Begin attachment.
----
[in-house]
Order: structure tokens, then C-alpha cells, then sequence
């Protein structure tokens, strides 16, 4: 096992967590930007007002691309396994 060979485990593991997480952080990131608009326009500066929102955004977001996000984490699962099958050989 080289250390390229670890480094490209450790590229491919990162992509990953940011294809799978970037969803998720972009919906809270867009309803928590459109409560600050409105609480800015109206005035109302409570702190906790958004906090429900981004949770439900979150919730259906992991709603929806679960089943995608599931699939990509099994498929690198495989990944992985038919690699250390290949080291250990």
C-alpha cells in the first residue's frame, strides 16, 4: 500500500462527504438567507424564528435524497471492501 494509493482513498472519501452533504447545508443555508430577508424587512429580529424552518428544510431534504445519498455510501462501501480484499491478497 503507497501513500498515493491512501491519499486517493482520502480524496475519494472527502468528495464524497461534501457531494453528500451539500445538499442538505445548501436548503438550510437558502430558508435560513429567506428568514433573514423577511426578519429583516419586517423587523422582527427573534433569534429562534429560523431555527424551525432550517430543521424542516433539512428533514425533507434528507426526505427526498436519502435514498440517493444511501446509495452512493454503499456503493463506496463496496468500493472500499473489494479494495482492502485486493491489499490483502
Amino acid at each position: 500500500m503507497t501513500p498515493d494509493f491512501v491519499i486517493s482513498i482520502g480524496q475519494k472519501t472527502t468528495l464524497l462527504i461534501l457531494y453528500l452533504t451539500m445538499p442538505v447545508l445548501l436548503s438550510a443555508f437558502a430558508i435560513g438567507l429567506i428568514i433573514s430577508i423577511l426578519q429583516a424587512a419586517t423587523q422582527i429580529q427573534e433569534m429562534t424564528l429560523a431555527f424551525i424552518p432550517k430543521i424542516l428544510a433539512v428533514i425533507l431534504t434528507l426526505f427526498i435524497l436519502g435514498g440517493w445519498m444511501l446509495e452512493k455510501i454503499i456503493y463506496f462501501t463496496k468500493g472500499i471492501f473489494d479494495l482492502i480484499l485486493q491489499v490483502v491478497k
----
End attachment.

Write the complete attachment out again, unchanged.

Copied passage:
[in-house]
Order: structure tokens, then C-alpha cells, then sequence
């Protein structure tokens, strides 16, 4: 096992967590930007007002691309396994 060979485990593991997480952080990131608009326009500066929102955004977001996000984490699962099958050989 080289250390390229670890480094490209450790590229491919990162992509990953940011294809799978970037969803998720972009919906809270867009309803928590459109409560600050409105609480800015109206005035109302409570702190906790958004906090429900981004949770439900979150919730259906992991709603929806679960089943995608599931699939990509099994498929690198495989990944992985038919690699250390290949080291250990």
C-alpha cells in the first residue's frame, strides 16, 4: 500500500462527504438567507424564528435524497471492501 494509493482513498472519501452533504447545508443555508430577508424587512429580529424552518428544510431534504445519498455510501462501501480484499491478497 503507497501513500498515493491512501491519499486517493482520502480524496475519494472527502468528495464524497461534501457531494453528500451539500445538499442538505445548501436548503438550510437558502430558508435560513429567506428568514433573514423577511426578519429583516419586517423587523422582527427573534433569534429562534429560523431555527424551525432550517430543521424542516433539512428533514425533507434528507426526505427526498436519502435514498440517493444511501446509495452512493454503499456503493463506496463496496468500493472500499473489494479494495482492502485486493491489499490483502
Amino acid at each position: 500500500m503507497t501513500p498515493d494509493f491512501v491519499i486517493s482513498i482520502g480524496q475519494k472519501t472527502t468528495l464524497l462527504i461534501l457531494y453528500l452533504t451539500m445538499p442538505v447545508l445548501l436548503s438550510a443555508f437558502a430558508i435560513g438567507l429567506i428568514i433573514s430577508i423577511l426578519q429583516a424587512a419586517t423587523q422582527i429580529q427573534e433569534m429562534t424564528l429560523a431555527f424551525i424552518p432550517k430543521i424542516l428544510a433539512v428533514i425533507l431534504t434528507l426526505f427526498i435524497l436519502g435514498g440517493w445519498m444511501l446509495e452512493k455510501i454503499i456503493y463506496f462501501t463496496k468500493g472500499i471492501f473489494d479494495l482492502i480484499l485486493q491489499v490483502v491478497k